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Chapter: 11th 12th std standard Class Nursing Health Care Hospital Hygiene Higher secondary school College Notes

Nutritional Requirements During Pregnancy

The RDA for an expectant mother is given in list : ICMR Recommended dietary allowances for an expectant mother



The RDA for an expectant mother is given in list :

ICMR Recommended dietary allowances for an expectant mother


Nutrient in Energy (k.cal)

Normal Adult Woman Vs Pregnant Woman


Sedentary   1875  2175

Moderate    2225  2525

Heavy         2925  3225

Protein (g)   50      65

Fat (g)         20      30

Calcium (mg)        400    1000

Iron (mg)    30      38

Vitamin A           

Retinol (mg)         600    600


b carotene (mg)    2400  2400

Thiamine (mg)              

Sedentary   0.9     1.1

Moderate    1.1     1.3

Heavy         1.2     1.4

Riboflavin (mg)             

Sedentary   1.1     1.3

Moderate    1.3     1.5

Heavy         1.5     1.7

Niacin (mg)         

Sedentary   12      14

Moderate    14      16

Heavy         16      18

Pyridoxine (mg)   2.0     2.5

Ascorbic acid (mg)         40      40

Folic acid (mg)     100    400

Vitamin B12 (mg)          1        1

1. Energy:


1.     Energy requirement during pregnancy is increased because of the additional energy required for

2.     growth and activity of foetus

3.     growth of placenta and maternal tissues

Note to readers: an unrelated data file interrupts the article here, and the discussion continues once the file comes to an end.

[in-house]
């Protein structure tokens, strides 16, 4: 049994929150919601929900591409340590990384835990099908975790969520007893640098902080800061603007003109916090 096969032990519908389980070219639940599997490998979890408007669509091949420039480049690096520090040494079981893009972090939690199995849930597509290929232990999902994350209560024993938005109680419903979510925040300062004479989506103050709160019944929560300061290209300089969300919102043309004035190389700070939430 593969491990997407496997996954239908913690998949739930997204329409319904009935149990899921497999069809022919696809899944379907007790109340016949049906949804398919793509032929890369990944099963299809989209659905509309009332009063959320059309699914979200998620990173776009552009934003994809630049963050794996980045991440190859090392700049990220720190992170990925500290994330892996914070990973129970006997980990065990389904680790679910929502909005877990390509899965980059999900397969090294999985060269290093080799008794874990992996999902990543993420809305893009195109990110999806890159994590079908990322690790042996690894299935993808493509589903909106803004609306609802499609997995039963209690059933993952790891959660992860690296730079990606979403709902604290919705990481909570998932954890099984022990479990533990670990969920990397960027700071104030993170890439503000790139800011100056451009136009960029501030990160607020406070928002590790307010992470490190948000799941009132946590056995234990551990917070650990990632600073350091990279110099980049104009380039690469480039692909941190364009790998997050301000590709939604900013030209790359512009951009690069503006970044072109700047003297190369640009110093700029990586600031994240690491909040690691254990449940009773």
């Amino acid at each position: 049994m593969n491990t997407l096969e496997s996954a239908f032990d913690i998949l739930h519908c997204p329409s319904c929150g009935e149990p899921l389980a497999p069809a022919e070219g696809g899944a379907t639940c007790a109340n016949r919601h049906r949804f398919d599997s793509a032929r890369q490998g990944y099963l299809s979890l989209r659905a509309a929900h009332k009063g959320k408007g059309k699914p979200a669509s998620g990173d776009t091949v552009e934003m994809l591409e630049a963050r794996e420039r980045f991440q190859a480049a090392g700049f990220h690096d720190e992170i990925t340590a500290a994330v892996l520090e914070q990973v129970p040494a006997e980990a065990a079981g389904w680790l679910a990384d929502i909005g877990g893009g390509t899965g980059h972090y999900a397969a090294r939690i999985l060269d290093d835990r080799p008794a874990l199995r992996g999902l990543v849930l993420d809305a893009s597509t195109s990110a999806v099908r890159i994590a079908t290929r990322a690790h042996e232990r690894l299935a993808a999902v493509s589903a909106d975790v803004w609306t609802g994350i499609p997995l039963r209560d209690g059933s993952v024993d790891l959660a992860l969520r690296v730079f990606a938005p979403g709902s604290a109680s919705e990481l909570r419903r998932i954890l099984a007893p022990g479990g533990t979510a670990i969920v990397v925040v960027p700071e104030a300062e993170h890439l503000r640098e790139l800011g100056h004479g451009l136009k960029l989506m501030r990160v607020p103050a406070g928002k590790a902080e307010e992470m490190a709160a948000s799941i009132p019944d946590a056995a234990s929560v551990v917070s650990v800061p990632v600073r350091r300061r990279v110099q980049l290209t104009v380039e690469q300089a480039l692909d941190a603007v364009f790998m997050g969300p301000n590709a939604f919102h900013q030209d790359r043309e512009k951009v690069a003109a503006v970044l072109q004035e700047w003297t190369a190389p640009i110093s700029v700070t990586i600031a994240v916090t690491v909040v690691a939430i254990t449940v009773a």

4.     increase in maternal body size

5.     steady rise in BMR


For a reference Indian woman (ICMR 1990) weighing 50kg, the total energy cost of pregnancy has been estimated to be 73000 k.cal. This includes the energy required for deposition of 4 kg of body fat (36000 k.cal) to be utilized later during lactation. Considering the increased energy demand during lactation and beneficial effect of increased energy intake on birth weight of infants and also protein sparing action, an additional intake of 300k.cal.per day during pregnancy is recommended.


2. Protein


An additional protein intake of 15g/day i.e. a total of 65g is recommended. The additional protein is essential for


growth of the foetus

development of placenta

enlargement of uterus,mammary gland

increased maternal blood volume

formation of amniotic fluid

preparation for labour, delivery, post partum period and lactation by maternal tissues.

3. Fat


ICMR expert committee has suggested an intake of 30g of visible fat/day during pregnancy. This is based on studies indicating that linoliec acid requirements during this stage is 4.5 percentage of total energy. Of this, some of the essential fatty acid needs are met with by the invisible fat. Therefore an intake of 30g of visible fat has been suggested to meet the essential fatty acid needs.

4. Calcium:


The calcium requirement for an adult woman is 400mg/day. During pregnancy the need increases to 1000mg/day.


The additional calcium is needed for the growth and development of bones as well as teeth of the foetus and also for the protection of calcium resources of the mother to meet the high demand of calcium during lactation.